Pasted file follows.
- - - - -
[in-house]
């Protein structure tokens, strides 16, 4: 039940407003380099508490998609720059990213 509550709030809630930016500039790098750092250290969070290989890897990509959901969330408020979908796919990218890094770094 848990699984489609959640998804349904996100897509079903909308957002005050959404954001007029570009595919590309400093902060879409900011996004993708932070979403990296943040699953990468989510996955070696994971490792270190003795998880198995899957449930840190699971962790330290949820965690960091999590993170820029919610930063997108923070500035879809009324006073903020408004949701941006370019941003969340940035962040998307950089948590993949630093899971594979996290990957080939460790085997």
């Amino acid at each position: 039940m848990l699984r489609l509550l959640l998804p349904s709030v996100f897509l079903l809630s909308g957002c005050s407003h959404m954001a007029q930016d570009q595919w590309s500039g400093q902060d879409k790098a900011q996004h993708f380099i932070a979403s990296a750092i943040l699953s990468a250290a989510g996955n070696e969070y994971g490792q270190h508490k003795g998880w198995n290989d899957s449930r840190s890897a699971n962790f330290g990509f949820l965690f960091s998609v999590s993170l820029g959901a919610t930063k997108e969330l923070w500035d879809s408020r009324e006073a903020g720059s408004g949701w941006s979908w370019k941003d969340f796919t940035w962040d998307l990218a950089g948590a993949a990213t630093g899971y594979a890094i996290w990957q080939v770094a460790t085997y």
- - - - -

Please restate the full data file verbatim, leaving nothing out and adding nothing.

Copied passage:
[in-house]
């Protein structure tokens, strides 16, 4: 039940407003380099508490998609720059990213 509550709030809630930016500039790098750092250290969070290989890897990509959901969330408020979908796919990218890094770094 848990699984489609959640998804349904996100897509079903909308957002005050959404954001007029570009595919590309400093902060879409900011996004993708932070979403990296943040699953990468989510996955070696994971490792270190003795998880198995899957449930840190699971962790330290949820965690960091999590993170820029919610930063997108923070500035879809009324006073903020408004949701941006370019941003969340940035962040998307950089948590993949630093899971594979996290990957080939460790085997």
């Amino acid at each position: 039940m848990l699984r489609l509550l959640l998804p349904s709030v996100f897509l079903l809630s909308g957002c005050s407003h959404m954001a007029q930016d570009q595919w590309s500039g400093q902060d879409k790098a900011q996004h993708f380099i932070a979403s990296a750092i943040l699953s990468a250290a989510g996955n070696e969070y994971g490792q270190h508490k003795g998880w198995n290989d899957s449930r840190s890897a699971n962790f330290g990509f949820l965690f960091s998609v999590s993170l820029g959901a919610t930063k997108e969330l923070w500035d879809s408020r009324e006073a903020g720059s408004g949701w941006s979908w370019k941003d969340f796919t940035w962040d998307l990218a950089g948590a993949a990213t630093g899971y594979a890094i996290w990957q080939v770094a460790t085997y």